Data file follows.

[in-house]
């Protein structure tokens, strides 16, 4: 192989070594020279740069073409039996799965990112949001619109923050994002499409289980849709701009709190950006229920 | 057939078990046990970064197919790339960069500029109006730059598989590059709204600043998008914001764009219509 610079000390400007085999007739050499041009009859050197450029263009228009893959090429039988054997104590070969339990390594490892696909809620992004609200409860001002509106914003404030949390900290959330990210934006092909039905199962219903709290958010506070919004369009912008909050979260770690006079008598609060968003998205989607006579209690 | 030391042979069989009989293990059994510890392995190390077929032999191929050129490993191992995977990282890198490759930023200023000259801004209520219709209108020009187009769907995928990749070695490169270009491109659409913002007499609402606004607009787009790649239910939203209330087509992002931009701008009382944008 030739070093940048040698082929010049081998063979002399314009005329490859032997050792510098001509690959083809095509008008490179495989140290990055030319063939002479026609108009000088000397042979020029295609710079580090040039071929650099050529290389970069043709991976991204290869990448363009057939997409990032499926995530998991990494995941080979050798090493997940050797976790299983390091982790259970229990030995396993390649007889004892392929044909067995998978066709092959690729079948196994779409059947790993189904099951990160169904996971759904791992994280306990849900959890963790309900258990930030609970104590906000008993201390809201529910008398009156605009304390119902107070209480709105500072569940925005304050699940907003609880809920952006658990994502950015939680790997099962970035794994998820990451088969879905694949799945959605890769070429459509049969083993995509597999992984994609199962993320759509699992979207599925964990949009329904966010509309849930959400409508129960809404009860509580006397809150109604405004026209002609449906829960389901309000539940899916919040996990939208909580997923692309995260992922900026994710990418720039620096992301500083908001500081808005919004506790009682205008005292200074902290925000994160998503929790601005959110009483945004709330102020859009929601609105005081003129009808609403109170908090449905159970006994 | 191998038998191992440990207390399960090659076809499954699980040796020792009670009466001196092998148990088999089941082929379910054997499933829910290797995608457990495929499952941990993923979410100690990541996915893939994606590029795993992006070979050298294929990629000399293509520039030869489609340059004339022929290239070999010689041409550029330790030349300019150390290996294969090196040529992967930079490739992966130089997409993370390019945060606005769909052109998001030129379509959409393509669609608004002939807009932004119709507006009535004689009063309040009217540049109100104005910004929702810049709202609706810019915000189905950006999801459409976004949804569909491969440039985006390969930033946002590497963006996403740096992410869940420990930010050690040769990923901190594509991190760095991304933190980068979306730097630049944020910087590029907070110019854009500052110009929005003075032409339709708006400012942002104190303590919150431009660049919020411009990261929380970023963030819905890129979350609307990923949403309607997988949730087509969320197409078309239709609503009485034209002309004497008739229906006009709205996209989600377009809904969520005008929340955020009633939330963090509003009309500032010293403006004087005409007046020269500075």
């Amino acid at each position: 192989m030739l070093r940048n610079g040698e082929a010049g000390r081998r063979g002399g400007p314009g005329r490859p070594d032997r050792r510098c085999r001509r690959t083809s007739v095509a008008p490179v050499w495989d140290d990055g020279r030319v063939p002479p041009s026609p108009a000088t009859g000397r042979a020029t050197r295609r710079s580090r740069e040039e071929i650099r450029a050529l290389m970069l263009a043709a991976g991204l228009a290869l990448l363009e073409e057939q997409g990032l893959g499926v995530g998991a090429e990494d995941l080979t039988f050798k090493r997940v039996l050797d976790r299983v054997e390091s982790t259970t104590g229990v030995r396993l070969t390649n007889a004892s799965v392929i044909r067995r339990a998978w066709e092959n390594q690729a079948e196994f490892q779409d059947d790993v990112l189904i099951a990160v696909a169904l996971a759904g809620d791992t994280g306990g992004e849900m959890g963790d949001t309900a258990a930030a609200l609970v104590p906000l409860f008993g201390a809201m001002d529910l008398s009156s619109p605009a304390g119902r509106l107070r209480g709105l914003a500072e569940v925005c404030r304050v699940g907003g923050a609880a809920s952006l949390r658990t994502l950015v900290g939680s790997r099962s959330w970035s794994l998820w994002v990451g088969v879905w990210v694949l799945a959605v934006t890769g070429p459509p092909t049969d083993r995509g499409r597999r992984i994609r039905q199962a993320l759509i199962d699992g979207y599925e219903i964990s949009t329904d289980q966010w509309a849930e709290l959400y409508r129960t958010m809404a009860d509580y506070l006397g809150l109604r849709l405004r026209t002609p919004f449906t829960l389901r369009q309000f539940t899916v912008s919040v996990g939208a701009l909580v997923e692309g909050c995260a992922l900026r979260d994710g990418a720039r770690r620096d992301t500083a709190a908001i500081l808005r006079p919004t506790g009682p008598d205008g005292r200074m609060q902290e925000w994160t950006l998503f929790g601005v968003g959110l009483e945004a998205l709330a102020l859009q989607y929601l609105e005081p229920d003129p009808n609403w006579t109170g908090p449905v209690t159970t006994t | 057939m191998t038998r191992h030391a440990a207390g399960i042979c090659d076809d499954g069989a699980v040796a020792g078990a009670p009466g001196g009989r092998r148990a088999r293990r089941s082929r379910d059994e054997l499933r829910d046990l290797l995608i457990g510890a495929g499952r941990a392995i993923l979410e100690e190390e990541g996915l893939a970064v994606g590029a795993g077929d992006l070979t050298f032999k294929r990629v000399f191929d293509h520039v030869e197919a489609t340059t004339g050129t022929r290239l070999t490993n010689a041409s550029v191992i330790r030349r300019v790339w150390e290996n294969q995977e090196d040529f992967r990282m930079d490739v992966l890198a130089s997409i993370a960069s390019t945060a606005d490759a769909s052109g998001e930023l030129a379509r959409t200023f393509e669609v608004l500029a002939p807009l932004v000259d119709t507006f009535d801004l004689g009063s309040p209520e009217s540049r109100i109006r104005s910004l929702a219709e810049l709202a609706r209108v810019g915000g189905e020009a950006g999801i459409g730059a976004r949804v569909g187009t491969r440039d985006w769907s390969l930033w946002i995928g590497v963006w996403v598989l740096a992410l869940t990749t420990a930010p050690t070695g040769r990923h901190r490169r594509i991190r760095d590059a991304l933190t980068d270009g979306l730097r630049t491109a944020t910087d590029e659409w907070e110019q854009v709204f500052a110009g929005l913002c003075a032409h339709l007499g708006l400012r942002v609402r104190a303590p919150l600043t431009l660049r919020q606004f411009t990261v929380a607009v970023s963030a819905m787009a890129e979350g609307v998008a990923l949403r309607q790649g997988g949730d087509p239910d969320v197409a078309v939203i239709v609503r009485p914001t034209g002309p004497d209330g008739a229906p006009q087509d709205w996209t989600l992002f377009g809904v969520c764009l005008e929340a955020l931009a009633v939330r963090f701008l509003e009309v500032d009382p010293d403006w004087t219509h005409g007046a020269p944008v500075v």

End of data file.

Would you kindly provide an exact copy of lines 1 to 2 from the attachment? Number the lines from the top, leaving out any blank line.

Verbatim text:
[in-house]
């Protein structure tokens, strides 16, 4: 192989070594020279740069073409039996799965990112949001619109923050994002499409289980849709701009709190950006229920 | 057939078990046990970064197919790339960069500029109006730059598989590059709204600043998008914001764009219509 610079000390400007085999007739050499041009009859050197450029263009228009893959090429039988054997104590070969339990390594490892696909809620992004609200409860001002509106914003404030949390900290959330990210934006092909039905199962219903709290958010506070919004369009912008909050979260770690006079008598609060968003998205989607006579209690 | 030391042979069989009989293990059994510890392995190390077929032999191929050129490993191992995977990282890198490759930023200023000259801004209520219709209108020009187009769907995928990749070695490169270009491109659409913002007499609402606004607009787009790649239910939203209330087509992002931009701008009382944008 030739070093940048040698082929010049081998063979002399314009005329490859032997050792510098001509690959083809095509008008490179495989140290990055030319063939002479026609108009000088000397042979020029295609710079580090040039071929650099050529290389970069043709991976991204290869990448363009057939997409990032499926995530998991990494995941080979050798090493997940050797976790299983390091982790259970229990030995396993390649007889004892392929044909067995998978066709092959690729079948196994779409059947790993189904099951990160169904996971759904791992994280306990849900959890963790309900258990930030609970104590906000008993201390809201529910008398009156605009304390119902107070209480709105500072569940925005304050699940907003609880809920952006658990994502950015939680790997099962970035794994998820990451088969879905694949799945959605890769070429459509049969083993995509597999992984994609199962993320759509699992979207599925964990949009329904966010509309849930959400409508129960809404009860509580006397809150109604405004026209002609449906829960389901309000539940899916919040996990939208909580997923692309995260992922900026994710990418720039620096992301500083908001500081808005919004506790009682205008005292200074902290925000994160998503929790601005959110009483945004709330102020859009929601609105005081003129009808609403109170908090449905159970006994 | 191998038998191992440990207390399960090659076809499954699980040796020792009670009466001196092998148990088999089941082929379910054997499933829910290797995608457990495929499952941990993923979410100690990541996915893939994606590029795993992006070979050298294929990629000399293509520039030869489609340059004339022929290239070999010689041409550029330790030349300019150390290996294969090196040529992967930079490739992966130089997409993370390019945060606005769909052109998001030129379509959409393509669609608004002939807009932004119709507006009535004689009063309040009217540049109100104005910004929702810049709202609706810019915000189905950006999801459409976004949804569909491969440039985006390969930033946002590497963006996403740096992410869940420990930010050690040769990923901190594509991190760095991304933190980068979306730097630049944020910087590029907070110019854009500052110009929005003075032409339709708006400012942002104190303590919150431009660049919020411009990261929380970023963030819905890129979350609307990923949403309607997988949730087509969320197409078309239709609503009485034209002309004497008739229906006009709205996209989600377009809904969520005008929340955020009633939330963090509003009309500032010293403006004087005409007046020269500075």